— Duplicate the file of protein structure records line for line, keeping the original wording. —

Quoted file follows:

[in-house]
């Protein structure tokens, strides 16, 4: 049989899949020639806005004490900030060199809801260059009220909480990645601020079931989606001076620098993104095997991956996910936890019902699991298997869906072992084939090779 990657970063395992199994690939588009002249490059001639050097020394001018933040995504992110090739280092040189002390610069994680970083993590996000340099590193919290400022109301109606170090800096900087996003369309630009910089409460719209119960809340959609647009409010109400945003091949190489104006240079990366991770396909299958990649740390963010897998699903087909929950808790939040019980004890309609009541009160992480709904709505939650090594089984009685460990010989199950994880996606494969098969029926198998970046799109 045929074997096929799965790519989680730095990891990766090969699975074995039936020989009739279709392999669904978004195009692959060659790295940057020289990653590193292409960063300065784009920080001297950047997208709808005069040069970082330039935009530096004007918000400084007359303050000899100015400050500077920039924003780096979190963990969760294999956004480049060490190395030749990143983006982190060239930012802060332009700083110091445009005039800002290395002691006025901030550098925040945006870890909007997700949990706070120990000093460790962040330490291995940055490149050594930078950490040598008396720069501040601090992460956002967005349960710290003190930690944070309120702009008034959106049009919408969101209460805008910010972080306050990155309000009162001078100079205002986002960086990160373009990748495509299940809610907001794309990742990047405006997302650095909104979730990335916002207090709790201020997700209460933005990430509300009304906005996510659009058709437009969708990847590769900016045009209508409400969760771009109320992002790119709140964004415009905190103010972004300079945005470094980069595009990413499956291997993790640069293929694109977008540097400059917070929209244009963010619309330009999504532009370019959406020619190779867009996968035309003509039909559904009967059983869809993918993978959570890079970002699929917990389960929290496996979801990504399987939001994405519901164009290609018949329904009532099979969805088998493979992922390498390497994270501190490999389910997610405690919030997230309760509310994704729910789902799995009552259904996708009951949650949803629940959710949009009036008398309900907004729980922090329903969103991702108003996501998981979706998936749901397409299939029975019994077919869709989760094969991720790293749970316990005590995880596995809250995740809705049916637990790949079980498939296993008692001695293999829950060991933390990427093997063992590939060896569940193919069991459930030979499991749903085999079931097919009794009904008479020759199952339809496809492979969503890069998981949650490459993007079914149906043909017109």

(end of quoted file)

[in-house]
């Protein structure tokens, strides 16, 4: 049989899949020639806005004490900030060199809801260059009220909480990645601020079931989606001076620098993104095997991956996910936890019902699991298997869906072992084939090779 990657970063395992199994690939588009002249490059001639050097020394001018933040995504992110090739280092040189002390610069994680970083993590996000340099590193919290400022109301109606170090800096900087996003369309630009910089409460719209119960809340959609647009409010109400945003091949190489104006240079990366991770396909299958990649740390963010897998699903087909929950808790939040019980004890309609009541009160992480709904709505939650090594089984009685460990010989199950994880996606494969098969029926198998970046799109 045929074997096929799965790519989680730095990891990766090969699975074995039936020989009739279709392999669904978004195009692959060659790295940057020289990653590193292409960063300065784009920080001297950047997208709808005069040069970082330039935009530096004007918000400084007359303050000899100015400050500077920039924003780096979190963990969760294999956004480049060490190395030749990143983006982190060239930012802060332009700083110091445009005039800002290395002691006025901030550098925040945006870890909007997700949990706070120990000093460790962040330490291995940055490149050594930078950490040598008396720069501040601090992460956002967005349960710290003190930690944070309120702009008034959106049009919408969101209460805008910010972080306050990155309000009162001078100079205002986002960086990160373009990748495509299940809610907001794309990742990047405006997302650095909104979730990335916002207090709790201020997700209460933005990430509300009304906005996510659009058709437009969708990847590769900016045009209508409400969760771009109320992002790119709140964004415009905190103010972004300079945005470094980069595009990413499956291997993790640069293929694109977008540097400059917070929209244009963010619309330009999504532009370019959406020619190779867009996968035309003509039909559904009967059983869809993918993978959570890079970002699929917990389960929290496996979801990504399987939001994405519901164009290609018949329904009532099979969805088998493979992922390498390497994270501190490999389910997610405690919030997230309760509310994704729910789902799995009552259904996708009951949650949803629940959710949009009036008398309900907004729980922090329903969103991702108003996501998981979706998936749901397409299939029975019994077919869709989760094969991720790293749970316990005590995880596995809250995740809705049916637990790949079980498939296993008692001695293999829950060991933390990427093997063992590939060896569940193919069991459930030979499991749903085999079931097919009794009904008479020759199952339809496809492979969503890069998981949650490459993007079914149906043909017109």